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“O” is for Olympia Cotton Mill

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“O” is for Olympia Cotton Mill. Olympia Cotton Mill was one of four mills designed and built in Columbia between 1895 and 1904 by the industrialist W.B. Smith Whaley. The main building was approximately 150 feet by 550 feet and housed just over 100,000 spindles. During the first years of the twentieth century, Olympia was frequently lauded as “the world’s largest cotton mill under one roof.” By 1907 the mill’s weave room housed 2,250 looms. It had its own coal-fired electrical plant that supplied electricity for all Whaley’s mills. Whaley was forced to sell his mills in 1911 and they were resold in 1916 to Pacific Mills. In 1954 Burlington Industries purchased the entire Pacific Mills chain and operated Olympia for another forty years. After a disastrous fire, Olympia Mill closed in June 1996.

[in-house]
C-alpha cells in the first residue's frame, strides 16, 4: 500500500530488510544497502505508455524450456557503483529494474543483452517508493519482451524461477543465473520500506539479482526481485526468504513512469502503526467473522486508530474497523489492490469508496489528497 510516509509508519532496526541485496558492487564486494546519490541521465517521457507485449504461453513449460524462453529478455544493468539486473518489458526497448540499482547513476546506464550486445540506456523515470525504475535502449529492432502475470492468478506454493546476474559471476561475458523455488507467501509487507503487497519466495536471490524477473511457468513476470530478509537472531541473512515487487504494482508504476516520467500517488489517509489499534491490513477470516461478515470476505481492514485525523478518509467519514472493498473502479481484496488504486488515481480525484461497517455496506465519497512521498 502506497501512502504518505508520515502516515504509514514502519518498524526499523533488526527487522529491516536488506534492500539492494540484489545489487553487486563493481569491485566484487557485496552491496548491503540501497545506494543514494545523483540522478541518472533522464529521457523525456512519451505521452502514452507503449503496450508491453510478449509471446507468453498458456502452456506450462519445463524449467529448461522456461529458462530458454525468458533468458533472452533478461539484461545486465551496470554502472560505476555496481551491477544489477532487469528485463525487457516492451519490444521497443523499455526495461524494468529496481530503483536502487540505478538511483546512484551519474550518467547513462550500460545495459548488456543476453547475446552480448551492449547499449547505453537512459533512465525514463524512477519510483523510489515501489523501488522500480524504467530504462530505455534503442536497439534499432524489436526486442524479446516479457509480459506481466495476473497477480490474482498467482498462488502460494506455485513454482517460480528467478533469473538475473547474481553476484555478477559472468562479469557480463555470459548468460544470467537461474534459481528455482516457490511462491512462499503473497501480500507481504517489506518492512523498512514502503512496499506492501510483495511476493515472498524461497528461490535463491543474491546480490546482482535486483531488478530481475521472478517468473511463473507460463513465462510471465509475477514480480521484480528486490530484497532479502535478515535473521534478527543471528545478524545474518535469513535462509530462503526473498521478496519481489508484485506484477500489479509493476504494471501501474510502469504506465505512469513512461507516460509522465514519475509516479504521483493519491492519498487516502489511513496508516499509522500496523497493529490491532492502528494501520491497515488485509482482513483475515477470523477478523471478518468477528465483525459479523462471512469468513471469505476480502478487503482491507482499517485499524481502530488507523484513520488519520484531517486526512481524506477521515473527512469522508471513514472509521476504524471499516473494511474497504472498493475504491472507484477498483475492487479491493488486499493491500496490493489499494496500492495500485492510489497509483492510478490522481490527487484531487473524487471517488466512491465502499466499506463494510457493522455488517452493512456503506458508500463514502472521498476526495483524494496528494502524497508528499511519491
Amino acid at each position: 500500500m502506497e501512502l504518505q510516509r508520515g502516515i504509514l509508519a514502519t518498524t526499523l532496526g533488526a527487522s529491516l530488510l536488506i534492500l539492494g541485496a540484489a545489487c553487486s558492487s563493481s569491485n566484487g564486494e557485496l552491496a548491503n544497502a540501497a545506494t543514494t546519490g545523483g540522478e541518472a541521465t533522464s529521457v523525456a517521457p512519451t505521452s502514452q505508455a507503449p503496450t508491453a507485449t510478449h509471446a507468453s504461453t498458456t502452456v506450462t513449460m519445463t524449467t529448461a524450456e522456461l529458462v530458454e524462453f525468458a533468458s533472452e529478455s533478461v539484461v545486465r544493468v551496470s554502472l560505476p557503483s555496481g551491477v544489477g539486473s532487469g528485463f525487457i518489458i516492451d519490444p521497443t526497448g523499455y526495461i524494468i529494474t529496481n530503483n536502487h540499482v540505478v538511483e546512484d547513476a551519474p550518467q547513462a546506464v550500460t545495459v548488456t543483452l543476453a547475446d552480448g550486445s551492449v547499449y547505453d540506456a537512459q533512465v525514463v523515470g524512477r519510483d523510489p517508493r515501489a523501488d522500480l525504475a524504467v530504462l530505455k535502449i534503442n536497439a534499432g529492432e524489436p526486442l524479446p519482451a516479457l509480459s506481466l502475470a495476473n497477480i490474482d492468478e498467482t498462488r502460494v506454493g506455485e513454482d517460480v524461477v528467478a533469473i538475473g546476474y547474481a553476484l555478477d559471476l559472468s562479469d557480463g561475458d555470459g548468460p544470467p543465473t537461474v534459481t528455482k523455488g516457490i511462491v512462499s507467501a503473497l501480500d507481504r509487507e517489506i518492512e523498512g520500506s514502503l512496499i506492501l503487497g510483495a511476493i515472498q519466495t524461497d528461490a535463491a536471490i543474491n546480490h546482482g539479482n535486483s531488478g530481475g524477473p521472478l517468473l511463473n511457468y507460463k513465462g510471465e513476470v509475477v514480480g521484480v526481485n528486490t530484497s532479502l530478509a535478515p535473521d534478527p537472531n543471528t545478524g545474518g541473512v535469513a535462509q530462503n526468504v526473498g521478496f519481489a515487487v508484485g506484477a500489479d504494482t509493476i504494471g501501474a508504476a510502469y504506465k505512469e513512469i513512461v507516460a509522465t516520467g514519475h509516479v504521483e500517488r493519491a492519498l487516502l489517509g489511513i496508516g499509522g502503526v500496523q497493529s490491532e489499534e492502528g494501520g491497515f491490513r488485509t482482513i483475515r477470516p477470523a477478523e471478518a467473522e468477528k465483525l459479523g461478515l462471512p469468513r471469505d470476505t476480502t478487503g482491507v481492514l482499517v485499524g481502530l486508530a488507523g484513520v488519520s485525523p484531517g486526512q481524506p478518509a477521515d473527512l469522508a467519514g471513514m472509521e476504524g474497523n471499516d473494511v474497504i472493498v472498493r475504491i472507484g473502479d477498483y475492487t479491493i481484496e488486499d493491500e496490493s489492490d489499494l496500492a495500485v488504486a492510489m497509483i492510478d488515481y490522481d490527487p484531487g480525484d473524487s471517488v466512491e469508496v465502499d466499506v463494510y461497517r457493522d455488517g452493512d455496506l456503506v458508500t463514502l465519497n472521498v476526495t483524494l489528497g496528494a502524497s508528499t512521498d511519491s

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Dr. Walter Edgar has two programs on South Carolina Public Radio: Walter Edgar's Journal, and South Carolina from A to Z. Dr. Edgar received his B.A. degree from Davidson College in 1965 and his Ph.D. from the University of South Carolina in 1969. After two years in the army (including a tour of duty in Vietnam), he returned to USC as a post-doctoral fellow of the National Archives, assigned to the Papers of Henry Laurens.